Occasional climbing of ramps and stairs; no climbing ladders, ropes or scaffolding; occasional balancing, stooping, kneeling, crouching and crawling; only intermittent and no more than occasional exposure to slippery and uneven surfaces; no repetitive flexion and extension of the right wrist. Further, the claimant has the mental parameters and in the context of performing, simple, routine, repetitive, concrete, tangible tasks, the claimant is able to sustain attention and concentration skills to carry out work-like tasks with reasonable pace and persistence.

The ALJ determined that Mr. Stansberry is limited to light work and therefore is not capable of performing his past relevant work, which had been performed at a medium or greater level of exertion. At step five and based on the opinion of a vocational expert, the ALJ decided that he is capable of making a successful adjustment to other work that exists in significant numbers in the national economy (R. 31). Accordingly, the ALJ found that Mr. Stansberry is not disabled.

Mr. Stansberry's Assertions of Error

Mr. Stansberry contends that the ALJ improperly rejected the opinion of Dr. Shah, his treating physician, which should have been given controlling weight. Moreover, he contends the ALJ should have contacted Dr. Shah if the basis for his opinion was not clear. The court addressees Mr. Stansberry's assertions below while also summarizing the medical and other evidence relied on by the ALJ.


A. The ALJ properly determined that the treating physician's opinion was not entitled to controlling weight.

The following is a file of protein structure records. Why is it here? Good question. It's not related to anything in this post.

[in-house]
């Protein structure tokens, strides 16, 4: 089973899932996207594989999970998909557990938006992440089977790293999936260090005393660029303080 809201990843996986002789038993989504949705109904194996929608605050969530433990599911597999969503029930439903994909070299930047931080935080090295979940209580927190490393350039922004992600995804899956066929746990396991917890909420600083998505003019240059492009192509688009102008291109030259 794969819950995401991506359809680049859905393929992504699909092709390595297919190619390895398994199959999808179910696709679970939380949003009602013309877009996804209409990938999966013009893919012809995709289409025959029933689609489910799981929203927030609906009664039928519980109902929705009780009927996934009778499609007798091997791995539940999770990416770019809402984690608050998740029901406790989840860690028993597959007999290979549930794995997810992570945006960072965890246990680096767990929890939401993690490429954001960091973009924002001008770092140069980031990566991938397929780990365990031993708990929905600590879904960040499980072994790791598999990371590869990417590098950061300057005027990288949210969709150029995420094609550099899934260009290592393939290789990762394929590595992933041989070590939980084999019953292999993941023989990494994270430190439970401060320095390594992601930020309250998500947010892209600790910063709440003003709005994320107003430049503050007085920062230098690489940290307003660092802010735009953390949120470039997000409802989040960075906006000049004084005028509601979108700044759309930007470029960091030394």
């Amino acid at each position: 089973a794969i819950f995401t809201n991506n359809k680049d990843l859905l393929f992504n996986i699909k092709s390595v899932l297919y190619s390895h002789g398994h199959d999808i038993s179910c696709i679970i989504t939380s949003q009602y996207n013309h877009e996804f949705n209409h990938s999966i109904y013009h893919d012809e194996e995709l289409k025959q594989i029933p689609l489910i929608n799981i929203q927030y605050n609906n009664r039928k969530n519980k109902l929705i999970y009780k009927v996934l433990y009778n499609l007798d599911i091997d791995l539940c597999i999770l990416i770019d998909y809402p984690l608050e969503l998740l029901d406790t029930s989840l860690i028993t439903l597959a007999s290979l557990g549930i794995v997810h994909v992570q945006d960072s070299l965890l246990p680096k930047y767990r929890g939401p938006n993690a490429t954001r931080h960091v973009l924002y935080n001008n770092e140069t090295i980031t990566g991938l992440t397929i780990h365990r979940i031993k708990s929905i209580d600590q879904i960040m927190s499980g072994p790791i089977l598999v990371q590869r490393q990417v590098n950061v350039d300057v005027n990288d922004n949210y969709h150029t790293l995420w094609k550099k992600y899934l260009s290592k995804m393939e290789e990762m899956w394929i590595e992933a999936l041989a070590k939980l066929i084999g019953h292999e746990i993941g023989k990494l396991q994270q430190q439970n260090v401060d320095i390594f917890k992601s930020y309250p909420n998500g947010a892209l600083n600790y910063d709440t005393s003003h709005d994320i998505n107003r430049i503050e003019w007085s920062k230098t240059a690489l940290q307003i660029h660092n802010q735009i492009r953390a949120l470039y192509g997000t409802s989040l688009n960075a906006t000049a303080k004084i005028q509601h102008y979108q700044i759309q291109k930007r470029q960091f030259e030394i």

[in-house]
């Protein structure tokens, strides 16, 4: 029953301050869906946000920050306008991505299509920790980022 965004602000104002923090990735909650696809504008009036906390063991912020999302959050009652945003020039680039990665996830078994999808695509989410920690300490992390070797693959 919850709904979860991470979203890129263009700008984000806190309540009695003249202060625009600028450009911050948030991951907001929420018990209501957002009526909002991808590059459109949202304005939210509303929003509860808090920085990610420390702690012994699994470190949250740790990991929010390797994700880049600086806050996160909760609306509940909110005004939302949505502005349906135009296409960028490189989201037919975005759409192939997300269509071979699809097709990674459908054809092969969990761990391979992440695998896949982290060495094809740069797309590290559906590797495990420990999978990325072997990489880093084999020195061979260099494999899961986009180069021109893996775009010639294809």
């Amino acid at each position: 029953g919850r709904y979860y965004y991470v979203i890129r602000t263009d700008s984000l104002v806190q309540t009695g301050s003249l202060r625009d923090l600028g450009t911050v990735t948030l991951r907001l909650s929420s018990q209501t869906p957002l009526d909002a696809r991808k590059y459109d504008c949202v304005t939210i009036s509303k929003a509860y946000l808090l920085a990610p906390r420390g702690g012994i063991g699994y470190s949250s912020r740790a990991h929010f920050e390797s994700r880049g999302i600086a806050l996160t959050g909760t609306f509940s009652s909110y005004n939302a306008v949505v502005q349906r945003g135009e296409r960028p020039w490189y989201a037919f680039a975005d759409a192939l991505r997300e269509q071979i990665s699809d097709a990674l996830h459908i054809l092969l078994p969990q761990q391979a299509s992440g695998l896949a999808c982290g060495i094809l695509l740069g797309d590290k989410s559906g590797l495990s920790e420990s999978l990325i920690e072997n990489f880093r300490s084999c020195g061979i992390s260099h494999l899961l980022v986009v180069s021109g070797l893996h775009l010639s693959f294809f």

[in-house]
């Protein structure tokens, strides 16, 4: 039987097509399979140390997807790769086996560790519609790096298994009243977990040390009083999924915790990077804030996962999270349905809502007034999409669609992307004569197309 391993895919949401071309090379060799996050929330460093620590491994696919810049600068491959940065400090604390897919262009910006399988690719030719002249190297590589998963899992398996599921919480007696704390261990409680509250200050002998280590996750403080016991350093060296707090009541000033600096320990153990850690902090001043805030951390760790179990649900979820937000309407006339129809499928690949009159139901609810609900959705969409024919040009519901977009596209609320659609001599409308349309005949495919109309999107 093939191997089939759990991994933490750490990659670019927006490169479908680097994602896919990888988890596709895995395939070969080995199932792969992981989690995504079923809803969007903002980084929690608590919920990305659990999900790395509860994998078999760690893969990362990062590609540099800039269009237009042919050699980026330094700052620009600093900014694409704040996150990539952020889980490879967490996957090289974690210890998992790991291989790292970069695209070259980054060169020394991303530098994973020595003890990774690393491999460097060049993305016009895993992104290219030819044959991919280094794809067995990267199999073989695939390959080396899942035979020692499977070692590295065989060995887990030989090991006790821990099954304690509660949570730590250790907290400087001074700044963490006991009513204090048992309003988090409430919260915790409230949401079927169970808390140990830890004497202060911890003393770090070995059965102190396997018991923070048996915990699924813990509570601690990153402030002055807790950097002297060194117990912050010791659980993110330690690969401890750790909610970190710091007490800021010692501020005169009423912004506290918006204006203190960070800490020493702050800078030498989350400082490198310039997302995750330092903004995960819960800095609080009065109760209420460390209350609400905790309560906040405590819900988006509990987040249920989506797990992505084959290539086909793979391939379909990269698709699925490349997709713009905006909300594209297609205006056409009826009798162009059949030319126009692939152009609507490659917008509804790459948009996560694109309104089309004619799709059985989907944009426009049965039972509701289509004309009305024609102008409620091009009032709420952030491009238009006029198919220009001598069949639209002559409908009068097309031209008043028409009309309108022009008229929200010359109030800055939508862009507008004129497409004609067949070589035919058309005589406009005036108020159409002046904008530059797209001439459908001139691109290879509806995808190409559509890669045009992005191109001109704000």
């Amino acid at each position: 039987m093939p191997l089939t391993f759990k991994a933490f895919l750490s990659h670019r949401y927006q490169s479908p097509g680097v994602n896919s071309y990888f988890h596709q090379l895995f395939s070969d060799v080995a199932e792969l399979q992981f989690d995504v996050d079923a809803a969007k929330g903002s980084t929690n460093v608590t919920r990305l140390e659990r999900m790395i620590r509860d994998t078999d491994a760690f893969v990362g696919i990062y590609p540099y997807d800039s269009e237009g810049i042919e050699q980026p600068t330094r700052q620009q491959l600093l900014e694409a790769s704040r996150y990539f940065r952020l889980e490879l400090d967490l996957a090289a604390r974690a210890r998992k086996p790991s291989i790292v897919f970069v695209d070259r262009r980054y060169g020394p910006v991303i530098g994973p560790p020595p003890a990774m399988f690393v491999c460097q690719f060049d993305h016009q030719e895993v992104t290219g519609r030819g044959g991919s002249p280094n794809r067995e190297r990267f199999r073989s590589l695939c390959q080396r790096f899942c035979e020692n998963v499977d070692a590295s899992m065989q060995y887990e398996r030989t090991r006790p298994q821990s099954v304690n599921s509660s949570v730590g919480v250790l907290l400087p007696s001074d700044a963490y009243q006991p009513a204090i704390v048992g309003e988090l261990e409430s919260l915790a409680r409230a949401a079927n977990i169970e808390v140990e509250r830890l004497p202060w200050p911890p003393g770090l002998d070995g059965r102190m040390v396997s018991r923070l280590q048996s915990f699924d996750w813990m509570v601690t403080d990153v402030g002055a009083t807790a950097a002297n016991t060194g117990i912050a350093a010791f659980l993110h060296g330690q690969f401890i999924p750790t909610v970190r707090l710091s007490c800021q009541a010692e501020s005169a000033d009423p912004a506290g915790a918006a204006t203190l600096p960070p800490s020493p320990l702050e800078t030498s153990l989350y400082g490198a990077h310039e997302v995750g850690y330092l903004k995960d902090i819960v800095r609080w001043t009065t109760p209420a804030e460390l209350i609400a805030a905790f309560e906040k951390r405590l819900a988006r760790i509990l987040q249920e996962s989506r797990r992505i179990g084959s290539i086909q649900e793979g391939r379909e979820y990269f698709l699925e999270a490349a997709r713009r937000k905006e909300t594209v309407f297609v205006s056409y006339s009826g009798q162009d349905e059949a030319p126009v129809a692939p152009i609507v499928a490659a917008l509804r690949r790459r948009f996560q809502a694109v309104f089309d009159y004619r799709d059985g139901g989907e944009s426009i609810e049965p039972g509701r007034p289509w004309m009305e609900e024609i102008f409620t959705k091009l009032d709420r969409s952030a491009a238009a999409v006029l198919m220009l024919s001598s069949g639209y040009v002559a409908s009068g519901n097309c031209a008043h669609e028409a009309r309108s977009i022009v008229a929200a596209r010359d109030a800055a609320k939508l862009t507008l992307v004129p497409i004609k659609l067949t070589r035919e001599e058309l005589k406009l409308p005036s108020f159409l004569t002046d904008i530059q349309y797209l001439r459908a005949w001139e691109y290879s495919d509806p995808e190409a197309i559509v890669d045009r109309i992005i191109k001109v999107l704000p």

1. The Treating Physician Rule

The weight an ALJ gives to medical opinions is guided by factors described in 20 C.F.R. § 404.1527(c). A medical opinion by a treating physician or other acceptable treating medical source about the nature and severity of a claimant's impairments, including any resulting mental or physical restrictions, is entitled to "controlling weight" if it is well-supported by objective medical evidence and is not inconsistent with other substantial evidence. Id. § 404.1527(d)(2). Hofslien v. Barnhart, 439 F.3d 375, 376 (7th Cir. 2006). ("[T]reating physician's opinion is entitled to controlling weight only if it is not inconsistent with other substantial evidence in the record.") An ALJ may also discount a treating physician's opinion when it is "internally inconsistent" or is inconsistent with the opinion of a consulting physician. Schmidt v. Astrue, 496 F.3d 833, 842 (7th Cir. 2007). And while a treating physician's opinion is entitled to controlling weight if well supported by medically acceptable techniques and not inconsistent with other substantial evidence, it is not the final word on a claimant's disability. Books v. Chater, 91 F.3d 972, 978 (7th Cir. 1996). An ALJ may discount a treating physician's opinion under these circumstances as long as she minimally articulates her reasons for doing so. Skarbek v. Barnhart, 390 F.3d at 503.

If a treating physician's opinion is not entitled to controlling weight, then it must be evaluated using the same factors relevant to weighing other medical opinions. That is, the ALJ decides the weight to accord it based on the degree to which a medical opinion (a) is supported by relevant evidence and explanations; (b) considered all evidence pertinent to the claimant's claim; (c) is consistent with the record as a whole; and (d) is supported or contradicted by any other factors. Id. § 404.1527(c)(3)-(6). The physician's field of specialty and the nature and extent of her treatment relationship with the claimant are also considered. Id. 404.1527(c)(2)(i), and (c)(2)(ii).